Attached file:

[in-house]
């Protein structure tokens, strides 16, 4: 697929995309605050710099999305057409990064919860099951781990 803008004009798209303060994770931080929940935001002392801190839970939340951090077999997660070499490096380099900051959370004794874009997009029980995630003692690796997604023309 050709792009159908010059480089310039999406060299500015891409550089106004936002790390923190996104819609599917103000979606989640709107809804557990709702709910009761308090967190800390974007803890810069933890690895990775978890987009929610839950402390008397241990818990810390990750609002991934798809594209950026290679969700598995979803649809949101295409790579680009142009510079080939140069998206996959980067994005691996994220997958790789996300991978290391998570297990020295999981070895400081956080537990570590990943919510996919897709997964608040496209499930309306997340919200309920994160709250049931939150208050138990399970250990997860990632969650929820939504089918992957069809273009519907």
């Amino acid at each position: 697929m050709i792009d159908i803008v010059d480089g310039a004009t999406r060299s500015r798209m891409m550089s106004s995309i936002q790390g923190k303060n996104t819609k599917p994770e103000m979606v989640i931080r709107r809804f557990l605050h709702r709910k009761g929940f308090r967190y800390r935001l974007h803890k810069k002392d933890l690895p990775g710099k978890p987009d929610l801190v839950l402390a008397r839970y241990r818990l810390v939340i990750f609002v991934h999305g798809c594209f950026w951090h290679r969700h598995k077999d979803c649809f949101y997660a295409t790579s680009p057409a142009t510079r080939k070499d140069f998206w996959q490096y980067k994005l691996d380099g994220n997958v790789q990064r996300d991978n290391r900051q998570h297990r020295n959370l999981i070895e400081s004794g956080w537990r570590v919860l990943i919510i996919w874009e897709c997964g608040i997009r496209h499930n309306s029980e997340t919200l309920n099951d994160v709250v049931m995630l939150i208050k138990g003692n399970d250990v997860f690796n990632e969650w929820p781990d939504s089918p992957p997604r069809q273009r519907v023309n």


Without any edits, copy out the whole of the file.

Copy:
[in-house]
């Protein structure tokens, strides 16, 4: 697929995309605050710099999305057409990064919860099951781990 803008004009798209303060994770931080929940935001002392801190839970939340951090077999997660070499490096380099900051959370004794874009997009029980995630003692690796997604023309 050709792009159908010059480089310039999406060299500015891409550089106004936002790390923190996104819609599917103000979606989640709107809804557990709702709910009761308090967190800390974007803890810069933890690895990775978890987009929610839950402390008397241990818990810390990750609002991934798809594209950026290679969700598995979803649809949101295409790579680009142009510079080939140069998206996959980067994005691996994220997958790789996300991978290391998570297990020295999981070895400081956080537990570590990943919510996919897709997964608040496209499930309306997340919200309920994160709250049931939150208050138990399970250990997860990632969650929820939504089918992957069809273009519907």
């Amino acid at each position: 697929m050709i792009d159908i803008v010059d480089g310039a004009t999406r060299s500015r798209m891409m550089s106004s995309i936002q790390g923190k303060n996104t819609k599917p994770e103000m979606v989640i931080r709107r809804f557990l605050h709702r709910k009761g929940f308090r967190y800390r935001l974007h803890k810069k002392d933890l690895p990775g710099k978890p987009d929610l801190v839950l402390a008397r839970y241990r818990l810390v939340i990750f609002v991934h999305g798809c594209f950026w951090h290679r969700h598995k077999d979803c649809f949101y997660a295409t790579s680009p057409a142009t510079r080939k070499d140069f998206w996959q490096y980067k994005l691996d380099g994220n997958v790789q990064r996300d991978n290391r900051q998570h297990r020295n959370l999981i070895e400081s004794g956080w537990r570590v919860l990943i919510i996919w874009e897709c997964g608040i997009r496209h499930n309306s029980e997340t919200l309920n099951d994160v709250v049931m995630l939150i208050k138990g003692n399970d250990v997860f690796n990632e969650w929820p781990d939504s089918p992957p997604r069809q273009r519907v023309n």